During the second half of the morning, first-year birds with low body mass were caught; these birds have short wings in relation to their bill-length. Body-mass increased significantly in first-year birds over
the autumn migration season, but not in adults. Thus, late migrating first-year birds have more energy reserves than early migrating ones.
First-year birds which stay at Ägelsee for some days (retraps) had higher body mass and longer wings, but not bills, than first-year birds caught only once. Retraps increased their body mass by 0.44 g/day (maximum 30 g in 12 days): Birds with long wings and low body mass at arrival increased their body mass more quickly than birds with short wings and high body mass. The proportion of birds retrapped, their stopover duration and body mass increase showed no trend over the 22 years. This suggests that the decrease of the number of Wood Sandpipers observed at Ägelsee is primarily due to the decrease in the surface of shallow water and not to a reduced quality of the habitat. Hence, not only the present but also the extension of shallow waters are of importance to Wood Sandpipers during their migration.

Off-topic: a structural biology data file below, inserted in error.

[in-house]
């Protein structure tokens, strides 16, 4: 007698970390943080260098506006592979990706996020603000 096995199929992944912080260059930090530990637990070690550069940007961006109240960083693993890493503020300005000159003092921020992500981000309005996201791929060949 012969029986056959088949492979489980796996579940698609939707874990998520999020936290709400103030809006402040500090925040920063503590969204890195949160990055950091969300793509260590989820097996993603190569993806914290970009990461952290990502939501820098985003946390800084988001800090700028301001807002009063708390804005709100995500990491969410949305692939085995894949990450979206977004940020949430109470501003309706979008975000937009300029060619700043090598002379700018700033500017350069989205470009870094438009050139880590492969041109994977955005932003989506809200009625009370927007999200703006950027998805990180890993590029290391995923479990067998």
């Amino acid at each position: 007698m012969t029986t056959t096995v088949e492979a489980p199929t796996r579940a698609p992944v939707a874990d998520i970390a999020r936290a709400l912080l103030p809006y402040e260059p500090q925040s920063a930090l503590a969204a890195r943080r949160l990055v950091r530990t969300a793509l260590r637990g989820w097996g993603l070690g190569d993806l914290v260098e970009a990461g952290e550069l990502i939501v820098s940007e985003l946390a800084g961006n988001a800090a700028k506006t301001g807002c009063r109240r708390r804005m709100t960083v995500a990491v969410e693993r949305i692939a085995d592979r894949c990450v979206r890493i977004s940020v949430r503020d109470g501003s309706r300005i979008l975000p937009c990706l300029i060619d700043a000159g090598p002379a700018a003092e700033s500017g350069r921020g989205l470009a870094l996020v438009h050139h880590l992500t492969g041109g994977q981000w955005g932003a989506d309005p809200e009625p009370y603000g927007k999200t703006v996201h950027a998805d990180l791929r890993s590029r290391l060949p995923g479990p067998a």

Leyrer, J. Spaans, B., Camara, M. & T. Piersma (2006): Small home ranges and high site fidelity in red knots (Calidris c. canutus) wintering on the Banc d'Arguin, Mauritania. J. Orn. 147: 376 - 384.
Using automated and manual radio-telemetry and resightings of individual colour-ringed birds, we assessed the daily use of space of red knots Calidris canutus canutus at a tropical wintering area along the Sahara coast, the Banc d'Arguin in Mauritania. Confirming earlier suggestions, we found that birds were very faithful to their roosts and that the daily foraging range was small; in the course of several winter months
birds used an area of only 2-16 km2 of intertidal area. We found no differences between their movements in daylight and at night. Additionally, individuals seem to return to exactly the same locations in subsequent winters. This pattern is very different from red knots wintering in the temperate Wadden Sea. Here, they readily change roost sites and easily cover areas of about 800 km2 in the course of weeks but, just as in Mauritania,